Art History Essay examples

2026 Words Jan 13th, 2016 9 Pages
Tiffany Sudarma
History of Photography II
Anna Lovatt
September 28, 2015

Martha Rosler’s Gender Perspective During the Age of War

As a form of art, photography expresses documents, personal visions, and memories that can often define images as very powerful and iconic. In the series Bringing the War Home: House Beautiful (1967-72), Martha Rosler, an American artist specializing in video, performance, installation and photo-text about art and culture, compiles ten photomontages from different magazines in order to convey the controversial issue of war during the early second part of the 20th century. Rosler uses a variety of mediums, but her most recognizable medium is photomontages and photo-collage. Constructed during the peak
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The War was fought in South Vietnam between government forces aided by the United States and guerilla forces aided by North Vietnamese. Despite the increase in American involvement and signed peace agreements in 1973, the war did not end until 1975. It may have been the longest war that Americans were involved in. Before the war ended, Richard Nixon had been elected for president with a secret plan for peace- “a plan he kept secret from the American people as young Americans continued to die for a mission high-ranking officials of two administrations had decided was unwinnable.” This shows that the country was deeply divided due to the lack of truthfulness from President Nixon. The civilians were supporting the troops while they sacrificed for a policy that is not working that shows panic and prejudice, not true patriotism. The nation’s tendency to turn a blind eye to the malfeasance seemed to be tailor made for Martha Rosler. Rosler spent much of her career emphasizing that Americans’ pursuit of money and success distracted them from the U.S.’s shortcomings.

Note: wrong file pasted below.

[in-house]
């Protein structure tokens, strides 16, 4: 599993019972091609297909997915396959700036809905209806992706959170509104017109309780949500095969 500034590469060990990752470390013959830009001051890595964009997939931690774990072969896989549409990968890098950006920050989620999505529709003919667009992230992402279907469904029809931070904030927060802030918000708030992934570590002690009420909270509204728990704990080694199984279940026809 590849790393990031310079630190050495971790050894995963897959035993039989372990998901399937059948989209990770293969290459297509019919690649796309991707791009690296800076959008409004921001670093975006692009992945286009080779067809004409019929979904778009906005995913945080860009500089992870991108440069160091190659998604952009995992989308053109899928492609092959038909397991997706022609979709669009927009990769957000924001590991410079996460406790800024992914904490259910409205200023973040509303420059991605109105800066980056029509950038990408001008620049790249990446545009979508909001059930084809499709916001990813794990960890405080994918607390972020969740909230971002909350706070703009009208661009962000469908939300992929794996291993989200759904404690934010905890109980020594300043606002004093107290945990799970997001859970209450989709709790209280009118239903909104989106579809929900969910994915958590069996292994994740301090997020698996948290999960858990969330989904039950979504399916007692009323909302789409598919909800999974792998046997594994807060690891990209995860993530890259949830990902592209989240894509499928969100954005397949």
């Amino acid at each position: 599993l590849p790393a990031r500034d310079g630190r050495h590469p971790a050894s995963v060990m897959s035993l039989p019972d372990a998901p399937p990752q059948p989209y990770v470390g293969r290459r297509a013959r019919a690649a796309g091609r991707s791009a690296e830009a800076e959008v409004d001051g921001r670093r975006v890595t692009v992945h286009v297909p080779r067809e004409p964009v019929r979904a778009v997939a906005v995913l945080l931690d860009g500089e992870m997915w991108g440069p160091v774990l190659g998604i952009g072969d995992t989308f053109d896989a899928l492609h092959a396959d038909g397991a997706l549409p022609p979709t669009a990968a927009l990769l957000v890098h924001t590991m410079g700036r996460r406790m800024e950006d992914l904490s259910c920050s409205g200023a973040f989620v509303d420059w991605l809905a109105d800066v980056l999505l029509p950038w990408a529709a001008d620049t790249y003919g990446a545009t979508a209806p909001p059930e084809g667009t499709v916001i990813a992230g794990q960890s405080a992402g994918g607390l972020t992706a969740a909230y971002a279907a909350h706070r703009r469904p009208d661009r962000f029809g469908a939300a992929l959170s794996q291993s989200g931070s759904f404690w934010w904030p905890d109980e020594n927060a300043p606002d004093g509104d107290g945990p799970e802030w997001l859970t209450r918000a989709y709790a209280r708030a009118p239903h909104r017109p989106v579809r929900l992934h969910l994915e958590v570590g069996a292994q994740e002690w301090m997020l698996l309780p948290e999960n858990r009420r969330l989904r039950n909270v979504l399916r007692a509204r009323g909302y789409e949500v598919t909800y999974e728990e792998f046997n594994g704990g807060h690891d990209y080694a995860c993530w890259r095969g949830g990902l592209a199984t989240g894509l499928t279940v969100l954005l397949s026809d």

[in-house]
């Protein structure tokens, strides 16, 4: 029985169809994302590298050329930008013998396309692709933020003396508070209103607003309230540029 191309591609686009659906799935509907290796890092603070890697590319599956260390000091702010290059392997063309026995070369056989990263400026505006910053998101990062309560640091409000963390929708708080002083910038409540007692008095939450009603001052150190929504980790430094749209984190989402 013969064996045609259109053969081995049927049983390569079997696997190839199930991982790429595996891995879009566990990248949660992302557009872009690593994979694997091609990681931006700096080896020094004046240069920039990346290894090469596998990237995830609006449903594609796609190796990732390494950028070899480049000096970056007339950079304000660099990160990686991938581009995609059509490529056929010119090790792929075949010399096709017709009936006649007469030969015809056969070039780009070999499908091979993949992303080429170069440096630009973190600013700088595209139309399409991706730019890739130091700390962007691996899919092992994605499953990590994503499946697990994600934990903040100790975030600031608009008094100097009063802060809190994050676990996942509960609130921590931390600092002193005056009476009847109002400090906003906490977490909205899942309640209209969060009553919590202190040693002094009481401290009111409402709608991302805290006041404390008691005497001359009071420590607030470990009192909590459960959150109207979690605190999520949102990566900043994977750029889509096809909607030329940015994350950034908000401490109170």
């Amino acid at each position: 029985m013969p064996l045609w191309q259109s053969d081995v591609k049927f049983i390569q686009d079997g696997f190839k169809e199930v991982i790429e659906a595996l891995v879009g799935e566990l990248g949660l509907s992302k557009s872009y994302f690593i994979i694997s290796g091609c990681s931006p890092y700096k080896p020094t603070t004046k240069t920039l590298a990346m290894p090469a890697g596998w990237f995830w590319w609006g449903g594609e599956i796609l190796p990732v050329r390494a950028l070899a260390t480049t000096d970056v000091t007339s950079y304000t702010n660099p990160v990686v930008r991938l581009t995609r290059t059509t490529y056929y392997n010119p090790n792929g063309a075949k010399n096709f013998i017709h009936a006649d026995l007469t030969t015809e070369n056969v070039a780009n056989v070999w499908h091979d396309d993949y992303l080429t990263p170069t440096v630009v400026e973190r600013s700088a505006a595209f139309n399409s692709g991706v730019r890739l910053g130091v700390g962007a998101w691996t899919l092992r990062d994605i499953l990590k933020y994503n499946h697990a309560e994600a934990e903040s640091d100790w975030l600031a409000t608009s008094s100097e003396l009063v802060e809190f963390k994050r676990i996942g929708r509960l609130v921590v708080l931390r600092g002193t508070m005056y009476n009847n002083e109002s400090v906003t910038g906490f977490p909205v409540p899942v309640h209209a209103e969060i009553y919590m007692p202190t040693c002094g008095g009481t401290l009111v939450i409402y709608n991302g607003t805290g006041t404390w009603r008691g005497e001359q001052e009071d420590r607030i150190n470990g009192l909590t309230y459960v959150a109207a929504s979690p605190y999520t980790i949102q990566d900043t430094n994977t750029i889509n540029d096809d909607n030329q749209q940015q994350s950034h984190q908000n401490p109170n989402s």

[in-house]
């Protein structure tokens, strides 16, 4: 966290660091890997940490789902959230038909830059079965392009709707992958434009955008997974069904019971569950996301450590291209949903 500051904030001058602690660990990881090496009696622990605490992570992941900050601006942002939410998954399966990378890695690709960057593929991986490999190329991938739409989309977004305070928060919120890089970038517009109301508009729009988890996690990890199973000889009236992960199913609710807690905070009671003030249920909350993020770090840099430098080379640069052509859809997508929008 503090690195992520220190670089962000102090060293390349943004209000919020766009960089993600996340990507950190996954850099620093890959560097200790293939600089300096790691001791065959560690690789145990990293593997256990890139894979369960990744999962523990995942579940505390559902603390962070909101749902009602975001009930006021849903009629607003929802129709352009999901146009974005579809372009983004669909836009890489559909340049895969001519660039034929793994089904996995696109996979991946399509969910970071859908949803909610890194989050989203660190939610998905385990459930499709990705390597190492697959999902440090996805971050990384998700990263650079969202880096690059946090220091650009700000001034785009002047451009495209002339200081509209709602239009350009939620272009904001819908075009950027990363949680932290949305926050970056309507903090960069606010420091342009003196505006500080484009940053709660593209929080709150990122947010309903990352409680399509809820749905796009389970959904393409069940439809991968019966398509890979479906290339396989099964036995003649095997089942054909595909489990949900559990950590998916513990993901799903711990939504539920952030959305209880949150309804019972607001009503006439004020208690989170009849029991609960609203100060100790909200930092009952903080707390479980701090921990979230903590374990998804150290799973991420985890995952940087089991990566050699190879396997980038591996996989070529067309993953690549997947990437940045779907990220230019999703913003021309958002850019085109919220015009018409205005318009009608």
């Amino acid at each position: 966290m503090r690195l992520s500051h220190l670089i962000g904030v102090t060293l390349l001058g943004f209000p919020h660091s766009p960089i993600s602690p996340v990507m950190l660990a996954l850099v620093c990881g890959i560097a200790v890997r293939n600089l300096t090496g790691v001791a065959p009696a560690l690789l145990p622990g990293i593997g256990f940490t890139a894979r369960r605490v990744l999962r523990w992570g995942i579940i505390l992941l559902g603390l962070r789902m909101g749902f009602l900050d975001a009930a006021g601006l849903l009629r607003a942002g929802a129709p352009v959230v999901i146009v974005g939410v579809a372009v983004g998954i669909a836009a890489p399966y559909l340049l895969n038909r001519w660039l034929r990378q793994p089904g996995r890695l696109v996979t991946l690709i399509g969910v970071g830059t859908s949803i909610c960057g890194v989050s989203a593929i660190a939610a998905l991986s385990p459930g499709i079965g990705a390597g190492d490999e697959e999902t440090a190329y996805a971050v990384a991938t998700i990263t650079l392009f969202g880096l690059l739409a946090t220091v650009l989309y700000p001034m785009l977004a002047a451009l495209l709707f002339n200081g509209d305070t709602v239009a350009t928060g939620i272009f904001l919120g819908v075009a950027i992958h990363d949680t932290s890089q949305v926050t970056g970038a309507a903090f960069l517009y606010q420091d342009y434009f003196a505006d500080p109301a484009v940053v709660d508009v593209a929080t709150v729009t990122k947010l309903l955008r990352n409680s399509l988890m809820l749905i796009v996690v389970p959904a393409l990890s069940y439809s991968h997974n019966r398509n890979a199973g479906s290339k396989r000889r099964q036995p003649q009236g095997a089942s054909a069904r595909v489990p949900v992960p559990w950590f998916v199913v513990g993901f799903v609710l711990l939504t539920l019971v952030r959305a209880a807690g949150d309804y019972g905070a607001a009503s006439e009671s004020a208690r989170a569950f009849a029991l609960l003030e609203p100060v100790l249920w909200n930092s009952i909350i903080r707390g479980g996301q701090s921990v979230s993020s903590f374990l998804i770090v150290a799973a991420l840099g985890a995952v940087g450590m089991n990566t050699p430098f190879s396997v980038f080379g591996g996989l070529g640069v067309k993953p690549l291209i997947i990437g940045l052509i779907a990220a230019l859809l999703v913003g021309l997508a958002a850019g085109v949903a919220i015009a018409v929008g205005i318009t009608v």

By this strong imagery, Rosler conveys to the average American, who continue to live their lives as they normally would, the disaster of war by bringing a distant opaque conflict into the domestic arena. From the viewer’s perspective in figure 1, the curtain in the picture represents a veil that American society chose to have present during that time and covering what was happening in the

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